Image: Harvard University Press web site
I have never been to London, nor have I ever been to England, Britain, the UK or Europe as of today. By Thursday morning all of this will change when I touch down at Heathrow Airport on British Airways flight 94.
If London consists of a set of circulating discourses, representations and spatial recipes for cooking up 'London-ness,' just what precisely, if anything, comprises the 'essential' London?
As I mentally flip through what has registered in my brain 'about London' or 'about England/Britain/UK' over the years what can I say I truly 'know' about this place (or set of places)?
There's John Snow's cholera map, an early example of a mashup or even a GIS, in which new point data (cholera outbreak locations) was overlain upon an existing base map to solve a spatial problem.
The result has been an outbreak of the idea of a 'vector' of transmission (for Snow it was water in the local wells), and the birth of epidemiology.
The following 'memes' are just a sampling of some of the things that go into the makeup of the place we call 'London'.
They are 'place memes' in a giant place-meme-plex, the epidemic of London-ness, with vectors like the internet and TV pumping out ever-evolving exa-bytes of images, maps, stories, sounds and other information about this place.
Can I truly say I've caught the bug? Have the set of practices, cultures and paradigms that make up London ever taken hold in me?
For me, there are a few books, some literature (though I've not read Dickens) with scattered references to the city. There's The Map That Changed the World (Winchester), London (Ackroyd), and the new London: A History in Verse (see video below).
There's the London on the maps, that giant pulsing cell, that octopus, that big messy sprawl with the Thames winding through it like a strand of DNA.
There are all those songs from the 'new wave' of music I used to listen to in the early eighties, most of which were British, rediscovered this past weekend in a rented Fiat with satellite radio installed.
There is, of course, the London Olympics, still fresh in my mind, all those competitions, victories and scorching defeats I saw on TV while shuttling between Montreal and Vancouver to visit my ailing father.
The recent special report on London in the Economist is another point of interest in my mental file, the stories of which attempted to assay the fate of this vibrant and essential city.
There was the book by Self, illustrated by Steadman, in which he 'walks' from Heathrow to JFK airports in an attempt to 'critique' and contrast ideas of movement, constriction and control associated with notions of travel and wayfaring we find in modern (British and American) life.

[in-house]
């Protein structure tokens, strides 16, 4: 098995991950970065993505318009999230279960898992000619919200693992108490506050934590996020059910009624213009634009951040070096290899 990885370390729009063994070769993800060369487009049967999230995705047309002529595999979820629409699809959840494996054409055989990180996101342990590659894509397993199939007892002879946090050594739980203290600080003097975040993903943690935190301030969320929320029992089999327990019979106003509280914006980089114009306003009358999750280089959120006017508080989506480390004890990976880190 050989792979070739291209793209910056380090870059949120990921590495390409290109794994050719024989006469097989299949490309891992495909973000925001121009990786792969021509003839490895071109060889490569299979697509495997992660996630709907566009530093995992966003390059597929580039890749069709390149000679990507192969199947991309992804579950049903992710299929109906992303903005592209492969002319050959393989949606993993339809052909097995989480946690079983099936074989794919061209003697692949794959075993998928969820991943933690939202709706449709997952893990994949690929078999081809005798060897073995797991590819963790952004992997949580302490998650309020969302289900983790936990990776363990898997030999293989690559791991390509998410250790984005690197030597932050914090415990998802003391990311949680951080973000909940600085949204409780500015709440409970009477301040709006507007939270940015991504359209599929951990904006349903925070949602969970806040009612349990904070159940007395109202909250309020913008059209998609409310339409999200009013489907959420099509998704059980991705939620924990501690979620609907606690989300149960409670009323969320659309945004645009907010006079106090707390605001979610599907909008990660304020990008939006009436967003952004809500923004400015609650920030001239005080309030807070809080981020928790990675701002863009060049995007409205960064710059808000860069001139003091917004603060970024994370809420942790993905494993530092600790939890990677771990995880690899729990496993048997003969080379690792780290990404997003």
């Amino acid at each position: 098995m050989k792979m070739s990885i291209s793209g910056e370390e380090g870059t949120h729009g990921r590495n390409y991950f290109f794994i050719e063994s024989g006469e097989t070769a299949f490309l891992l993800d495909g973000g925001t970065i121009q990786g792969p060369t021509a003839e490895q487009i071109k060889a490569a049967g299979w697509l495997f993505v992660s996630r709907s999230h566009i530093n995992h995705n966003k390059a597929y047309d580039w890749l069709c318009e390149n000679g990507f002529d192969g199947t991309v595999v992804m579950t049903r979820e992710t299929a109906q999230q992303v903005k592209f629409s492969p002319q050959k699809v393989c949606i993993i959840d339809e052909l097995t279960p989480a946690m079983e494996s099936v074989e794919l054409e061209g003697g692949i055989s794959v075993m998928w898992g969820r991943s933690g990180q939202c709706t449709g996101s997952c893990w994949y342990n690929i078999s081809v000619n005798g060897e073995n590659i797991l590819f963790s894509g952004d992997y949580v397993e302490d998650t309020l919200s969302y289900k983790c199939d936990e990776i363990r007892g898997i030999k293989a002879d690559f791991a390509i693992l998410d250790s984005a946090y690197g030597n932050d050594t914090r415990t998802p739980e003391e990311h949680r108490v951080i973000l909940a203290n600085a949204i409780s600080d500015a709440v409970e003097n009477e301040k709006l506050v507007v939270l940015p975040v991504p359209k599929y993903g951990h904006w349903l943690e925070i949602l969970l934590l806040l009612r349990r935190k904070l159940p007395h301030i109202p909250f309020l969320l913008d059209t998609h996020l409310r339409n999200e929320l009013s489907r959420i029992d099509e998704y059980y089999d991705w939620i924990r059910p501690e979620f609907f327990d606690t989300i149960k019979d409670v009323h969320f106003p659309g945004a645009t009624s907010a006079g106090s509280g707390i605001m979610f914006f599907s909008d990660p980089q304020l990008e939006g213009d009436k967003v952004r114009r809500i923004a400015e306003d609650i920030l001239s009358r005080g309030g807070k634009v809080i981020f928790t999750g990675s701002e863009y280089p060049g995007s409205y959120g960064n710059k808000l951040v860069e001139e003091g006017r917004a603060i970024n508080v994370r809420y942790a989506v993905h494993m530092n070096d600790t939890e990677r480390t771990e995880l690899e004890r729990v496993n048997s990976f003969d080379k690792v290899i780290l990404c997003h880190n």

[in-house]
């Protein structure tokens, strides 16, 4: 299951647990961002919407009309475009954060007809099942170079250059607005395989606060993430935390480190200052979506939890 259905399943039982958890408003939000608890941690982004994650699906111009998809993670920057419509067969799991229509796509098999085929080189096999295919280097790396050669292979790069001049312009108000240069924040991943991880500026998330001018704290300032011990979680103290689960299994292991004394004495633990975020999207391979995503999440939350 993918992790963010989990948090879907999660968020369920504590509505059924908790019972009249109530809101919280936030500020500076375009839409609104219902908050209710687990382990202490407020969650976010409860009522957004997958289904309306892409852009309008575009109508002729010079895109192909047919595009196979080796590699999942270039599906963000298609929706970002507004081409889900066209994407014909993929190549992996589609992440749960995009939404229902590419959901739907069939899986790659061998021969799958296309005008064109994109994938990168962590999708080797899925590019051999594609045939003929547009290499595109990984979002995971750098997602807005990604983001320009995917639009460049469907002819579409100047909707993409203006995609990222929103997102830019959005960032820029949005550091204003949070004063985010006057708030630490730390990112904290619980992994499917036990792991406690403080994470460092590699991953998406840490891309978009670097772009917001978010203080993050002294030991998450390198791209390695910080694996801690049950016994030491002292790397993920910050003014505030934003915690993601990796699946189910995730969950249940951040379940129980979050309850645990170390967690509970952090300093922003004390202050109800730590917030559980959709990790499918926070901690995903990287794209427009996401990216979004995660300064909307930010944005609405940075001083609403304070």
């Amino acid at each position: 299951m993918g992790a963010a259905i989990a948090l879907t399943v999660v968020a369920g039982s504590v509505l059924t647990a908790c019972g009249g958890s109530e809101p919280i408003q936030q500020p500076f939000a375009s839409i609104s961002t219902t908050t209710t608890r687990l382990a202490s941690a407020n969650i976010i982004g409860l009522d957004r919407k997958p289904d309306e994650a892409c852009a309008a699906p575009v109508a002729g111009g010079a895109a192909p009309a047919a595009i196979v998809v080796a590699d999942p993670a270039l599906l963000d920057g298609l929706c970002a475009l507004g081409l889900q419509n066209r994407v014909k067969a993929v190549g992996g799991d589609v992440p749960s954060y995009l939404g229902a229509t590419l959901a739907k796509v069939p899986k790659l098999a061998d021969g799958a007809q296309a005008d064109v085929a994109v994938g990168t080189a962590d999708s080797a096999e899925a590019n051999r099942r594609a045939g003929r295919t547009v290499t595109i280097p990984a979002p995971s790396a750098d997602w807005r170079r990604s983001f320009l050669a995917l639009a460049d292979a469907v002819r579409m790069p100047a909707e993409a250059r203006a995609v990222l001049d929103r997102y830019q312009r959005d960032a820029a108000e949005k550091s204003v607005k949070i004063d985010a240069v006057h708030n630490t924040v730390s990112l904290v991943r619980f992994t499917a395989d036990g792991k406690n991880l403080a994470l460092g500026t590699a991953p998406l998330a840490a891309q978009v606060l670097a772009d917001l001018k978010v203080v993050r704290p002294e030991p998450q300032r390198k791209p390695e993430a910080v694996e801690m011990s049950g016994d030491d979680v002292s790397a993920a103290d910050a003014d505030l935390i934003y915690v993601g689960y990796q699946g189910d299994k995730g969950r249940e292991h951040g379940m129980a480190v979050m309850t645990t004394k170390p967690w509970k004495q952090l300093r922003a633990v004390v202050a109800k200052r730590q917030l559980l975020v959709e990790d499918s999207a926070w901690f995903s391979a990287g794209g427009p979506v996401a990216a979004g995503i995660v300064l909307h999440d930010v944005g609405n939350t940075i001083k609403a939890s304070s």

And all of this gathered without ever having set foot in the place. How will my view of things change once I actually get there and begin to gather firsthand knowledge?
Will I be better informed, with the secondhand knowledge beginning to take second seat, rounding out the firsthand knowledge gained not merely by description, but by experience?
More importantly, what will the process of navigating a boundary every day entail, of moving from the outside in, of moving towards 'being' the insider, and an ever receding and impossible goal of assimilation?
This will involve much reflection, beginning tomorrow when I step on board that plane. Then, a new journey begins, and I intend to record, in writing and maps, the things I see and experience along the way.
The boundary crossing I will experience involves leaving a place where I am already a minority anglophone in a French speaking nation (Quebec) that is itself a minority within the English speaking former British colony of Canada, and entering the domain of that former colonizer and fallen imperial power, where I will again be in the majority, linguistically speaking.
That linguistic compatibility could serve to mask some cultural incompatibilities and to provide a false sense of security in what will surely be at times a tense negotiation, but which will be smoothed by making friends and making an attempt to understand, to fit in.
As I make London my new home, my home away from home, my home-within-a-home of the cozy transatlantic world served by British Airways and the like, I will send off missives and inscriptions to try and give you, my reader, some sense of what I'm going through, the sense of adventure, frustration and discovery that always goes with the territory of being between two places, in transition moving back and forth between the two.